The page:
Perhaps that is negligent on my part. 2) I believe in the truth of my stance on this issue so whole-heartedly that it is hard for me to even imagine the mindset of others who disagree with me.


In regards to his legal question above my response was:


Thanks for the response. As far as your question...it very much points to the distinction between a scientific assessment and application of that assessment to public policy. In the example you give, both science and morality seem to coincide. But again to some (I don't know who) it may seem wiser to allow the mother to make the final call...especially if there is any disagreement in the scientific assessments. Add a few more wrinkles, such as the child will not need life support for the remainder of his/her life but he/she is badly brain damaged and will need someone to feed him/her (not a feeding tube) and change his/her diapers. To anyone looking at this from an amoral viewpoint an argument could be made that the child should be "allowed to die" (an argument which would only grow stronger if a universal health care system were ever adopted...it may be seen as too inefficient to "waste" medical resources on this child when children capable of making a full recovery might better use those same resources). By insuring that the Due Process Clause is not used to force all states to follow federal opinion (read the opinion of the Supreme Court) on this matter, we ensure that at a minimum some states will retain a more moral view on these issues.

Friday, July 22, 2005

Che-Mart


Go and Visit...it's hilarious.

Che consults with Calvin Klien and Oscar De la Renta in the late 1960s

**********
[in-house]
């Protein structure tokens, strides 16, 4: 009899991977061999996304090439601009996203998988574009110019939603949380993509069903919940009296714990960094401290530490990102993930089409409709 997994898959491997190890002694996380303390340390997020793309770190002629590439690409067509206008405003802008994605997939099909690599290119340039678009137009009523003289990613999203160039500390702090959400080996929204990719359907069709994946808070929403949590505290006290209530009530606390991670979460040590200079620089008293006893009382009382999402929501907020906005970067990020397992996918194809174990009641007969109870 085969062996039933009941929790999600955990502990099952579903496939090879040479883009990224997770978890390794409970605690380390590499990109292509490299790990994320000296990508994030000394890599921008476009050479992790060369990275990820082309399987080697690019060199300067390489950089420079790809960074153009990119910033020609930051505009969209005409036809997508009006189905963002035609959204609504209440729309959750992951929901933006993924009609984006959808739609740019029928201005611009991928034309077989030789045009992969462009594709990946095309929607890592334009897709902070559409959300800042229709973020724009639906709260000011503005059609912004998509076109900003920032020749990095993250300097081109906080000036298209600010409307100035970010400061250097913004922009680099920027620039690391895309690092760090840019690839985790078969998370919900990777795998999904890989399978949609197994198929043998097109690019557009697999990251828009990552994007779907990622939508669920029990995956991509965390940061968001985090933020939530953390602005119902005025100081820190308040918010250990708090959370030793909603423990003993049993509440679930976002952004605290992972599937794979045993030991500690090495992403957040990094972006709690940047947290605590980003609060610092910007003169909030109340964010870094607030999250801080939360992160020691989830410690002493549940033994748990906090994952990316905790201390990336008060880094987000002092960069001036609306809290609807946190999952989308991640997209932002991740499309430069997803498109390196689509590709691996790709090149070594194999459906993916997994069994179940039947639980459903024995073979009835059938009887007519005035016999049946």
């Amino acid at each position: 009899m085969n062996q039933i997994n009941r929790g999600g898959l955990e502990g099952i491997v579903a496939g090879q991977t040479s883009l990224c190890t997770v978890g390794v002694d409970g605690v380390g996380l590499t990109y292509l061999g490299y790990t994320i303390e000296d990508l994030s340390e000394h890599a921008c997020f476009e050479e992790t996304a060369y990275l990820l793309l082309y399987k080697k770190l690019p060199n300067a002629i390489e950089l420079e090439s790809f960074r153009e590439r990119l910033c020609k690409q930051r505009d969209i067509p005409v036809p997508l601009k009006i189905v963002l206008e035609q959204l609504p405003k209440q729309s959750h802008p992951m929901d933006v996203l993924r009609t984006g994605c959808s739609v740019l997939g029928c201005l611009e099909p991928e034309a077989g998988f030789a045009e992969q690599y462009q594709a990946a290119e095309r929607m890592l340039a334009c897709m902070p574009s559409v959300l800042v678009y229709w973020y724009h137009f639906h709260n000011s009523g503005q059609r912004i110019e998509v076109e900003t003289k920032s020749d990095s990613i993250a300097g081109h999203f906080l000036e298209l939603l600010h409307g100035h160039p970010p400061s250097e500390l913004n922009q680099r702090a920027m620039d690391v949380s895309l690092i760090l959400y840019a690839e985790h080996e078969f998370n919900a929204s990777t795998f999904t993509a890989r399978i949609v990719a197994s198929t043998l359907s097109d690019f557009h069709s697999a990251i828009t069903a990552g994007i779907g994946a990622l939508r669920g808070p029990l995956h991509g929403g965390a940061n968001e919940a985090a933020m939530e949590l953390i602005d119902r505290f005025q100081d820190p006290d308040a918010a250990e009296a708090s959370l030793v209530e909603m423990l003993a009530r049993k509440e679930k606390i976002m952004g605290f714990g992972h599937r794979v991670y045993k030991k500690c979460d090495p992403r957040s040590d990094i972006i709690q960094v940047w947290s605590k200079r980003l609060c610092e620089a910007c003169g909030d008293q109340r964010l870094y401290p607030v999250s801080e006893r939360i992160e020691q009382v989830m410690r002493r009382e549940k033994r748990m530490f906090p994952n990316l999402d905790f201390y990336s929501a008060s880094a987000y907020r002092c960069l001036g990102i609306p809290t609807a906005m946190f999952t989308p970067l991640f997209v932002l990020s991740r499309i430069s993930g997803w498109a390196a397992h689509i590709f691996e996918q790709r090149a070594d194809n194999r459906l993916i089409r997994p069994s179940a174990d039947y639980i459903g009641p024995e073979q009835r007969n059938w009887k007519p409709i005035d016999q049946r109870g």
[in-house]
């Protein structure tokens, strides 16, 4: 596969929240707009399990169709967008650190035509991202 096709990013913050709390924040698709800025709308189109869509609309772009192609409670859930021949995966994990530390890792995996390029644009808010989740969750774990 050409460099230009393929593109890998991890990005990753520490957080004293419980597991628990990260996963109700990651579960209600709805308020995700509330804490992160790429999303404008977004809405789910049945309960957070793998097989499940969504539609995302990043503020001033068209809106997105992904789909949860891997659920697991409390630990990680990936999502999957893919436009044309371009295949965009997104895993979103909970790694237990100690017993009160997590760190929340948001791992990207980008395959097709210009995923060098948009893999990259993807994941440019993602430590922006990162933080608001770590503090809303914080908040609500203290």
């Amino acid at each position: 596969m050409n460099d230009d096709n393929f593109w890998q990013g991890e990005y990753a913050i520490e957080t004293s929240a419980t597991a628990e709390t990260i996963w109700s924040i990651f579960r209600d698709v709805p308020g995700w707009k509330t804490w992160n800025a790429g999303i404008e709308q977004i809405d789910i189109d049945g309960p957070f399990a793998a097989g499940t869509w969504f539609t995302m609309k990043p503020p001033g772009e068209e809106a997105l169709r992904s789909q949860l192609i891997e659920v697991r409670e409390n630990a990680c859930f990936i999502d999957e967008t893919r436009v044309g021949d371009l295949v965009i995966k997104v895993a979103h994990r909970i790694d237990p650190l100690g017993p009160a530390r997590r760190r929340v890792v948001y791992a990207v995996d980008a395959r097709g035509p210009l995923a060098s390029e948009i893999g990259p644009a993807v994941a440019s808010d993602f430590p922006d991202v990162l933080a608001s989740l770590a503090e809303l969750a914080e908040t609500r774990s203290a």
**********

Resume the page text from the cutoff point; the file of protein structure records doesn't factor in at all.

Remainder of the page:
Abortion Laws and Science

I sent this article on Supreme Court Justice To Be John Roberts' position on Roe v. Wade to my good friend Brady Couvillion. In detailing one of the three main constitutional understandings of the abortion issue, the article states in part that:

"A second position is that the Constitution prohibits, to one degree or another, laws that permit abortion. Under this "pro-life" position, unborn human beings would be recognized as "persons" for purposes of the Due Process Clause. The argument for this position would begin with the historical fact that, prior to Roe, the American tradition long provided broad legal protection for the lives of unborn human beings from the time that those lives were understood, in light of the biological knowledge of the age, to commence. It would build on the modern advances in embryology and genetics, which establish that the life of each individual member of the species Homo sapiens begins at conception. Consistent with the American tradition, this pro-life position might allow limited exceptions for abortion — for example, where continuation of the pregnancy threatened the life of the mother.